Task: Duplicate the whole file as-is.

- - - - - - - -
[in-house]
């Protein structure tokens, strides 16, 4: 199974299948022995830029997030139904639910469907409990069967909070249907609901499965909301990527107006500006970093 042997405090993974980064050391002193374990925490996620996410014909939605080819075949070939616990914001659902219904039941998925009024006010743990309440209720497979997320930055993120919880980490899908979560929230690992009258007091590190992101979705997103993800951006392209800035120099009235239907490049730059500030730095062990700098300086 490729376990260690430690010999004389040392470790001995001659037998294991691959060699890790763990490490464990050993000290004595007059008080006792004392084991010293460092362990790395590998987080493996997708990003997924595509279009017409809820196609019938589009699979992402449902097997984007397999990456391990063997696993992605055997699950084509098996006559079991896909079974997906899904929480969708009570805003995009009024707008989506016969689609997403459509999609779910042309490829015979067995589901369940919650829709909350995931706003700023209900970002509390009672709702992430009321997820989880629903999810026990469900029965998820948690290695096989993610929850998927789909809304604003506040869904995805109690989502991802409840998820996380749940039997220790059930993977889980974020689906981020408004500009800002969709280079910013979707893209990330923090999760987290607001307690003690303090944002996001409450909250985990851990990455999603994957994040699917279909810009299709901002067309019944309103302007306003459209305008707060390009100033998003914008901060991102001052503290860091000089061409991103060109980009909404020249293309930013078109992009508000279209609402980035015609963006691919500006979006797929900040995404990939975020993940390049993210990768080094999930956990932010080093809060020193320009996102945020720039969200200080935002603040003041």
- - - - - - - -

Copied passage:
[in-house]
């Protein structure tokens, strides 16, 4: 199974299948022995830029997030139904639910469907409990069967909070249907609901499965909301990527107006500006970093 042997405090993974980064050391002193374990925490996620996410014909939605080819075949070939616990914001659902219904039941998925009024006010743990309440209720497979997320930055993120919880980490899908979560929230690992009258007091590190992101979705997103993800951006392209800035120099009235239907490049730059500030730095062990700098300086 490729376990260690430690010999004389040392470790001995001659037998294991691959060699890790763990490490464990050993000290004595007059008080006792004392084991010293460092362990790395590998987080493996997708990003997924595509279009017409809820196609019938589009699979992402449902097997984007397999990456391990063997696993992605055997699950084509098996006559079991896909079974997906899904929480969708009570805003995009009024707008989506016969689609997403459509999609779910042309490829015979067995589901369940919650829709909350995931706003700023209900970002509390009672709702992430009321997820989880629903999810026990469900029965998820948690290695096989993610929850998927789909809304604003506040869904995805109690989502991802409840998820996380749940039997220790059930993977889980974020689906981020408004500009800002969709280079910013979707893209990330923090999760987290607001307690003690303090944002996001409450909250985990851990990455999603994957994040699917279909810009299709901002067309019944309103302007306003459209305008707060390009100033998003914008901060991102001052503290860091000089061409991103060109980009909404020249293309930013078109992009508000279209609402980035015609963006691919500006979006797929900040995404990939975020993940390049993210990768080094999930956990932010080093809060020193320009996102945020720039969200200080935002603040003041």